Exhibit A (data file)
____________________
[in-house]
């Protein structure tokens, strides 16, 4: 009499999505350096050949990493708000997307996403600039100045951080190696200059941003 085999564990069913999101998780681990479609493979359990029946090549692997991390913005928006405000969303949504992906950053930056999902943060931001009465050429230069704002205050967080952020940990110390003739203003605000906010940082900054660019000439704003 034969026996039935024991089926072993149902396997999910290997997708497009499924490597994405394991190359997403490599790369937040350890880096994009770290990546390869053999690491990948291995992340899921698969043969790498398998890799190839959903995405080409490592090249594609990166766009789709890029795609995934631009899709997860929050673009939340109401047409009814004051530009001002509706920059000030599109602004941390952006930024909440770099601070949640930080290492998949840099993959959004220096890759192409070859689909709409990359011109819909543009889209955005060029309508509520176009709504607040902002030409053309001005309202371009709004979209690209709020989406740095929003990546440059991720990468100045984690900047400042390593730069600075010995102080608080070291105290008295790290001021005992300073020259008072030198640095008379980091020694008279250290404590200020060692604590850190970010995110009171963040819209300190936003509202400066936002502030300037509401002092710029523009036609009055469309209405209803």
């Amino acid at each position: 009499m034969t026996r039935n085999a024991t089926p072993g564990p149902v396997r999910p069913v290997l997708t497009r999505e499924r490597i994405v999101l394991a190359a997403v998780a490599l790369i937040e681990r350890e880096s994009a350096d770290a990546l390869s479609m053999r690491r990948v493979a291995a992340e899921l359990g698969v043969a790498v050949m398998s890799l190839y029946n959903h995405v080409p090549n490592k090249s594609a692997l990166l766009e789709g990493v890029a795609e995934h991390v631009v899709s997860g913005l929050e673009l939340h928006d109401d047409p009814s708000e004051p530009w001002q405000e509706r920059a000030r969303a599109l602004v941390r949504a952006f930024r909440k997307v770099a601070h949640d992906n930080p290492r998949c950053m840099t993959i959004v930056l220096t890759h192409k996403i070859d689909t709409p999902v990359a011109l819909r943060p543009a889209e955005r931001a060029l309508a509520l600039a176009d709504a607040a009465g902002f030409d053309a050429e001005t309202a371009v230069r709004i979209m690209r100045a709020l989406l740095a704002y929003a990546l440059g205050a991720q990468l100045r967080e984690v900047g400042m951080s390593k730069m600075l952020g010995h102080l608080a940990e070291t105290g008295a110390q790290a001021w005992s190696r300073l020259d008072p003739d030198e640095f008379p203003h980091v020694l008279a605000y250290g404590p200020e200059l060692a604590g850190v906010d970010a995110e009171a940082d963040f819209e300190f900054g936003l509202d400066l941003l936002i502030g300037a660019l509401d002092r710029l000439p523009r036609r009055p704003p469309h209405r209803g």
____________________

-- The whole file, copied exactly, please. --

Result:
[in-house]
């Protein structure tokens, strides 16, 4: 009499999505350096050949990493708000997307996403600039100045951080190696200059941003 085999564990069913999101998780681990479609493979359990029946090549692997991390913005928006405000969303949504992906950053930056999902943060931001009465050429230069704002205050967080952020940990110390003739203003605000906010940082900054660019000439704003 034969026996039935024991089926072993149902396997999910290997997708497009499924490597994405394991190359997403490599790369937040350890880096994009770290990546390869053999690491990948291995992340899921698969043969790498398998890799190839959903995405080409490592090249594609990166766009789709890029795609995934631009899709997860929050673009939340109401047409009814004051530009001002509706920059000030599109602004941390952006930024909440770099601070949640930080290492998949840099993959959004220096890759192409070859689909709409990359011109819909543009889209955005060029309508509520176009709504607040902002030409053309001005309202371009709004979209690209709020989406740095929003990546440059991720990468100045984690900047400042390593730069600075010995102080608080070291105290008295790290001021005992300073020259008072030198640095008379980091020694008279250290404590200020060692604590850190970010995110009171963040819209300190936003509202400066936002502030300037509401002092710029523009036609009055469309209405209803």
């Amino acid at each position: 009499m034969t026996r039935n085999a024991t089926p072993g564990p149902v396997r999910p069913v290997l997708t497009r999505e499924r490597i994405v999101l394991a190359a997403v998780a490599l790369i937040e681990r350890e880096s994009a350096d770290a990546l390869s479609m053999r690491r990948v493979a291995a992340e899921l359990g698969v043969a790498v050949m398998s890799l190839y029946n959903h995405v080409p090549n490592k090249s594609a692997l990166l766009e789709g990493v890029a795609e995934h991390v631009v899709s997860g913005l929050e673009l939340h928006d109401d047409p009814s708000e004051p530009w001002q405000e509706r920059a000030r969303a599109l602004v941390r949504a952006f930024r909440k997307v770099a601070h949640d992906n930080p290492r998949c950053m840099t993959i959004v930056l220096t890759h192409k996403i070859d689909t709409p999902v990359a011109l819909r943060p543009a889209e955005r931001a060029l309508a509520l600039a176009d709504a607040a009465g902002f030409d053309a050429e001005t309202a371009v230069r709004i979209m690209r100045a709020l989406l740095a704002y929003a990546l440059g205050a991720q990468l100045r967080e984690v900047g400042m951080s390593k730069m600075l952020g010995h102080l608080a940990e070291t105290g008295a110390q790290a001021w005992s190696r300073l020259d008072p003739d030198e640095f008379p203003h980091v020694l008279a605000y250290g404590p200020e200059l060692a604590g850190v906010d970010a995110e009171a940082d963040f819209e300190f900054g936003l509202d400066l941003l936002i502030g300037a660019l509401d002092r710029l000439p523009r036609r009055p704003p469309h209405r209803g």